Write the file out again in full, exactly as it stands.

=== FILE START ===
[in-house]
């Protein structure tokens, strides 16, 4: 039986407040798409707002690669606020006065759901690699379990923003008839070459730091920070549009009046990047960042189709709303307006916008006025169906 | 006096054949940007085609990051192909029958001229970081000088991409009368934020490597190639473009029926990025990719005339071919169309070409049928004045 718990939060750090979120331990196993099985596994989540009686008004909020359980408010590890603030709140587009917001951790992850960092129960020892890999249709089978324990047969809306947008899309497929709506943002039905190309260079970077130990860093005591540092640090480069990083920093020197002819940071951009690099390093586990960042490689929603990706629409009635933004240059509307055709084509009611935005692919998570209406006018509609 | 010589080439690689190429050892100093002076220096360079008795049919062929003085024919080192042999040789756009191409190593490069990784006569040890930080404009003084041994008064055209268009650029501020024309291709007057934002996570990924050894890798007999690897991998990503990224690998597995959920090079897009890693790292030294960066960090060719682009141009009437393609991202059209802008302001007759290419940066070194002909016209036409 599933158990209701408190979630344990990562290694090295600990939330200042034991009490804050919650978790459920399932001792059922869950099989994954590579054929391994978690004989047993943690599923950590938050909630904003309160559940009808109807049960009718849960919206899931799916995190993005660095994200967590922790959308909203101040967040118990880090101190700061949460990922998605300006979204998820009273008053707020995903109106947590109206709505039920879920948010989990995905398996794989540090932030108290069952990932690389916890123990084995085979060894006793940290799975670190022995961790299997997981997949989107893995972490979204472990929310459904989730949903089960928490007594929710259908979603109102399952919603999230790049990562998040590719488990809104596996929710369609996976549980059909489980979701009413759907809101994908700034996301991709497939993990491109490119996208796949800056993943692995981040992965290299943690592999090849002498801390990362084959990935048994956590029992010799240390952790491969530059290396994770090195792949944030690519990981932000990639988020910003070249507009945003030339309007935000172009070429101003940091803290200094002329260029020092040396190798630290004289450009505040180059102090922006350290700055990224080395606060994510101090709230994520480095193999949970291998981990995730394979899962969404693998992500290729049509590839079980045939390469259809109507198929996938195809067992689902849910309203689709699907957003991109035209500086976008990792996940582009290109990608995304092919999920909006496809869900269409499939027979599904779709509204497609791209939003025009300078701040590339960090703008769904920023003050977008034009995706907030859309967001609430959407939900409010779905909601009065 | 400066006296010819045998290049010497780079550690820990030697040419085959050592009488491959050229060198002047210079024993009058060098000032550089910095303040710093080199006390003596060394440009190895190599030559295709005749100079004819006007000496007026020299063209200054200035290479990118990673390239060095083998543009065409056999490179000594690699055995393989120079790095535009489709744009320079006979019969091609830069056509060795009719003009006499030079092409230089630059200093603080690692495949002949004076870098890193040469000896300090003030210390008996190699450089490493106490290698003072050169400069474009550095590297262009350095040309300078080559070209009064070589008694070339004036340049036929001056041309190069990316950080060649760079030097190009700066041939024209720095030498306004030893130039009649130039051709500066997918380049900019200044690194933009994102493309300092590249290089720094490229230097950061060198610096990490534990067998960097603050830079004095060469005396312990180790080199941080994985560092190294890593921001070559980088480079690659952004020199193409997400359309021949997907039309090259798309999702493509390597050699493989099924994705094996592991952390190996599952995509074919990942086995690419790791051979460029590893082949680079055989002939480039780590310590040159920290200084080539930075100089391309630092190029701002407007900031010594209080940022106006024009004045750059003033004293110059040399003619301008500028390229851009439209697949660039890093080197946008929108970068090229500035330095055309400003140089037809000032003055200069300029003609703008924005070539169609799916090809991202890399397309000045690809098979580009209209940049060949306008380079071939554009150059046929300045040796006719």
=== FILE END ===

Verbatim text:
[in-house]
């Protein structure tokens, strides 16, 4: 039986407040798409707002690669606020006065759901690699379990923003008839070459730091920070549009009046990047960042189709709303307006916008006025169906 | 006096054949940007085609990051192909029958001229970081000088991409009368934020490597190639473009029926990025990719005339071919169309070409049928004045 718990939060750090979120331990196993099985596994989540009686008004909020359980408010590890603030709140587009917001951790992850960092129960020892890999249709089978324990047969809306947008899309497929709506943002039905190309260079970077130990860093005591540092640090480069990083920093020197002819940071951009690099390093586990960042490689929603990706629409009635933004240059509307055709084509009611935005692919998570209406006018509609 | 010589080439690689190429050892100093002076220096360079008795049919062929003085024919080192042999040789756009191409190593490069990784006569040890930080404009003084041994008064055209268009650029501020024309291709007057934002996570990924050894890798007999690897991998990503990224690998597995959920090079897009890693790292030294960066960090060719682009141009009437393609991202059209802008302001007759290419940066070194002909016209036409 599933158990209701408190979630344990990562290694090295600990939330200042034991009490804050919650978790459920399932001792059922869950099989994954590579054929391994978690004989047993943690599923950590938050909630904003309160559940009808109807049960009718849960919206899931799916995190993005660095994200967590922790959308909203101040967040118990880090101190700061949460990922998605300006979204998820009273008053707020995903109106947590109206709505039920879920948010989990995905398996794989540090932030108290069952990932690389916890123990084995085979060894006793940290799975670190022995961790299997997981997949989107893995972490979204472990929310459904989730949903089960928490007594929710259908979603109102399952919603999230790049990562998040590719488990809104596996929710369609996976549980059909489980979701009413759907809101994908700034996301991709497939993990491109490119996208796949800056993943692995981040992965290299943690592999090849002498801390990362084959990935048994956590029992010799240390952790491969530059290396994770090195792949944030690519990981932000990639988020910003070249507009945003030339309007935000172009070429101003940091803290200094002329260029020092040396190798630290004289450009505040180059102090922006350290700055990224080395606060994510101090709230994520480095193999949970291998981990995730394979899962969404693998992500290729049509590839079980045939390469259809109507198929996938195809067992689902849910309203689709699907957003991109035209500086976008990792996940582009290109990608995304092919999920909006496809869900269409499939027979599904779709509204497609791209939003025009300078701040590339960090703008769904920023003050977008034009995706907030859309967001609430959407939900409010779905909601009065 | 400066006296010819045998290049010497780079550690820990030697040419085959050592009488491959050229060198002047210079024993009058060098000032550089910095303040710093080199006390003596060394440009190895190599030559295709005749100079004819006007000496007026020299063209200054200035290479990118990673390239060095083998543009065409056999490179000594690699055995393989120079790095535009489709744009320079006979019969091609830069056509060795009719003009006499030079092409230089630059200093603080690692495949002949004076870098890193040469000896300090003030210390008996190699450089490493106490290698003072050169400069474009550095590297262009350095040309300078080559070209009064070589008694070339004036340049036929001056041309190069990316950080060649760079030097190009700066041939024209720095030498306004030893130039009649130039051709500066997918380049900019200044690194933009994102493309300092590249290089720094490229230097950061060198610096990490534990067998960097603050830079004095060469005396312990180790080199941080994985560092190294890593921001070559980088480079690659952004020199193409997400359309021949997907039309090259798309999702493509390597050699493989099924994705094996592991952390190996599952995509074919990942086995690419790791051979460029590893082949680079055989002939480039780590310590040159920290200084080539930075100089391309630092190029701002407007900031010594209080940022106006024009004045750059003033004293110059040399003619301008500028390229851009439209697949660039890093080197946008929108970068090229500035330095055309400003140089037809000032003055200069300029003609703008924005070539169609799916090809991202890399397309000045690809098979580009209209940049060949306008380079071939554009150059046929300045040796006719």